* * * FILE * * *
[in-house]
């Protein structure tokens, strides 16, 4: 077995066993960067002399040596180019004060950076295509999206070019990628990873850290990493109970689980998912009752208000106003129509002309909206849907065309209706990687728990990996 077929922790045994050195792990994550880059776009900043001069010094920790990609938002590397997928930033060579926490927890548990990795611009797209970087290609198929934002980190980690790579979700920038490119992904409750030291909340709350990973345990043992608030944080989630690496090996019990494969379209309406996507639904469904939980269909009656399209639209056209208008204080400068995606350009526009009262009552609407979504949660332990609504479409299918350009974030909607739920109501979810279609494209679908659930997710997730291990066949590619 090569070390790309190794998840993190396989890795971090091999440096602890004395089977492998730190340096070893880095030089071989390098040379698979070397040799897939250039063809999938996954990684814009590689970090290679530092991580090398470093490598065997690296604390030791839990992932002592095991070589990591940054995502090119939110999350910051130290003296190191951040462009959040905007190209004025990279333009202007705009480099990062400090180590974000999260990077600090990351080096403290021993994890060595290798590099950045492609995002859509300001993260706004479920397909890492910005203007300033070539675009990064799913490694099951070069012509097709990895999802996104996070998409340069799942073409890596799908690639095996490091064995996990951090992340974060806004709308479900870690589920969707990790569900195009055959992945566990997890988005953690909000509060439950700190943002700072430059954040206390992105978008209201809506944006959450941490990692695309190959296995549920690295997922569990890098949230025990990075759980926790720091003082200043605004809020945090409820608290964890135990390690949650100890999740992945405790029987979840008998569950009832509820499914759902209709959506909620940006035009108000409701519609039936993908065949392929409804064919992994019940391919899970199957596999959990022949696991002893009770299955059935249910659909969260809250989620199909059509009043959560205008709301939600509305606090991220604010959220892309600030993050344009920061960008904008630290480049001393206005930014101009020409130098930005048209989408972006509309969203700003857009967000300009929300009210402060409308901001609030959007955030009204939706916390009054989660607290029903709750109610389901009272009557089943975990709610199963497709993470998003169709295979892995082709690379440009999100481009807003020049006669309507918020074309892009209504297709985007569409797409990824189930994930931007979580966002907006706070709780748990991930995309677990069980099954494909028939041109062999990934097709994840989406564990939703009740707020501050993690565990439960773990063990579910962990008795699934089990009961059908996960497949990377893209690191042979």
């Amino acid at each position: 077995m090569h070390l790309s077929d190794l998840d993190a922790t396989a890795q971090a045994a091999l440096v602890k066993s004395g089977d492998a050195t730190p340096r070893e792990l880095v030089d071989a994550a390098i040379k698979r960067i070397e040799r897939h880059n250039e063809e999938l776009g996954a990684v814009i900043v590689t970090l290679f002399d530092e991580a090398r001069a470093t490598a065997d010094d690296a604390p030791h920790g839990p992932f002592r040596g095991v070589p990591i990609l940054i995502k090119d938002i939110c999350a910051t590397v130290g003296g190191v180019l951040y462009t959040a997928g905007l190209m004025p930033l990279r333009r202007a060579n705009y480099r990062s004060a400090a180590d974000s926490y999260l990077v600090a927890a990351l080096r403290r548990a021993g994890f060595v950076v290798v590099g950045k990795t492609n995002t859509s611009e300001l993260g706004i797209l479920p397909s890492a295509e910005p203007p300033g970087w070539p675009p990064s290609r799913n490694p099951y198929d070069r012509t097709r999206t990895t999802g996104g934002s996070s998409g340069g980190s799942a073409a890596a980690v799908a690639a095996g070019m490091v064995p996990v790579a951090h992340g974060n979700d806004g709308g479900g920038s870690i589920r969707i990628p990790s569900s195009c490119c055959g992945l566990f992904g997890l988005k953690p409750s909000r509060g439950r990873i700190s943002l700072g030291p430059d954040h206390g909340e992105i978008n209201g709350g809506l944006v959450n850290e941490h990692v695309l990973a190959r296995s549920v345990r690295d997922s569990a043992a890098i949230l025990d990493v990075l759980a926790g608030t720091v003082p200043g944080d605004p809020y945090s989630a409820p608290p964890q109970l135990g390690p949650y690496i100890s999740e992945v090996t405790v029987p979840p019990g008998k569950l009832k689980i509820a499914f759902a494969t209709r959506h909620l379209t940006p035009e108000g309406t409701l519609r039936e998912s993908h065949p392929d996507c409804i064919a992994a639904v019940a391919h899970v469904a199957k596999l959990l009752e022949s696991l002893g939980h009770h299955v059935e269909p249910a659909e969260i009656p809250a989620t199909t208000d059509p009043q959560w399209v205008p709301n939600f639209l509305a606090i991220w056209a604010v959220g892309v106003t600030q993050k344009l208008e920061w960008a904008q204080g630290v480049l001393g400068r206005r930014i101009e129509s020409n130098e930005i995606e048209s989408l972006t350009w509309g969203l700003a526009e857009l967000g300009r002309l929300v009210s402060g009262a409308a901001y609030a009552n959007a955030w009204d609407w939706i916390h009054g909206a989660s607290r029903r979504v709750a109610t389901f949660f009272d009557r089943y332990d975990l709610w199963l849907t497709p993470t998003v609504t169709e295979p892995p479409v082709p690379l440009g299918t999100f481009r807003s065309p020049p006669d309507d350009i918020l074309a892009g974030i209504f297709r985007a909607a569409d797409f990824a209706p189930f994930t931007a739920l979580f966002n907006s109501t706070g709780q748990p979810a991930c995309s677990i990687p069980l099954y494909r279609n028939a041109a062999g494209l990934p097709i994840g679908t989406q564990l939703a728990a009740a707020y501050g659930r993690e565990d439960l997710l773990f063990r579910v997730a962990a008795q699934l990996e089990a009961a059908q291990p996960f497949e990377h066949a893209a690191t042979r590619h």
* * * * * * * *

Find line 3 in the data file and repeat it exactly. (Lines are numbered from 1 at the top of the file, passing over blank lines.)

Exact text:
């Amino acid at each position: 077995m090569h070390l790309s077929d190794l998840d993190a922790t396989a890795q971090a045994a091999l440096v602890k066993s004395g089977d492998a050195t730190p340096r070893e792990l880095v030089d071989a994550a390098i040379k698979r960067i070397e040799r897939h880059n250039e063809e999938l776009g996954a990684v814009i900043v590689t970090l290679f002399d530092e991580a090398r001069a470093t490598a065997d010094d690296a604390p030791h920790g839990p992932f002592r040596g095991v070589p990591i990609l940054i995502k090119d938002i939110c999350a910051t590397v130290g003296g190191v180019l951040y462009t959040a997928g905007l190209m004025p930033l990279r333009r202007a060579n705009y480099r990062s004060a400090a180590d974000s926490y999260l990077v600090a927890a990351l080096r403290r548990a021993g994890f060595v950076v290798v590099g950045k990795t492609n995002t859509s611009e300001l993260g706004i797209l479920p397909s890492a295509e910005p203007p300033g970087w070539p675009p990064s290609r799913n490694p099951y198929d070069r012509t097709r999206t990895t999802g996104g934002s996070s998409g340069g980190s799942a073409a890596a980690v799908a690639a095996g070019m490091v064995p996990v790579a951090h992340g974060n979700d806004g709308g479900g920038s870690i589920r969707i990628p990790s569900s195009c490119c055959g992945l566990f992904g997890l988005k953690p409750s909000r509060g439950r990873i700190s943002l700072g030291p430059d954040h206390g909340e992105i978008n209201g709350g809506l944006v959450n850290e941490h990692v695309l990973a190959r296995s549920v345990r690295d997922s569990a043992a890098i949230l025990d990493v990075l759980a926790g608030t720091v003082p200043g944080d605004p809020y945090s989630a409820p608290p964890q109970l135990g390690p949650y690496i100890s999740e992945v090996t405790v029987p979840p019990g008998k569950l009832k689980i509820a499914f759902a494969t209709r959506h909620l379209t940006p035009e108000g309406t409701l519609r039936e998912s993908h065949p392929d996507c409804i064919a992994a639904v019940a391919h899970v469904a199957k596999l959990l009752e022949s696991l002893g939980h009770h299955v059935e269909p249910a659909e969260i009656p809250a989620t199909t208000d059509p009043q959560w399209v205008p709301n939600f639209l509305a606090i991220w056209a604010v959220g892309v106003t600030q993050k344009l208008e920061w960008a904008q204080g630290v480049l001393g400068r206005r930014i101009e129509s020409n130098e930005i995606e048209s989408l972006t350009w509309g969203l700003a526009e857009l967000g300009r002309l929300v009210s402060g009262a409308a901001y609030a009552n959007a955030w009204d609407w939706i916390h009054g909206a989660s607290r029903r979504v709750a109610t389901f949660f009272d009557r089943y332990d975990l709610w199963l849907t497709p993470t998003v609504t169709e295979p892995p479409v082709p690379l440009g299918t999100f481009r807003s065309p020049p006669d309507d350009i918020l074309a892009g974030i209504f297709r985007a909607a569409d797409f990824a209706p189930f994930t931007a739920l979580f966002n907006s109501t706070g709780q748990p979810a991930c995309s677990i990687p069980l099954y494909r279609n028939a041109a062999g494209l990934p097709i994840g679908t989406q564990l939703a728990a009740a707020y501050g659930r993690e565990d439960l997710l773990f063990r579910v997730a962990a008795q699934l990996e089990a009961a059908q291990p996960f497949e990377h066949a893209a690191t042979r590619h």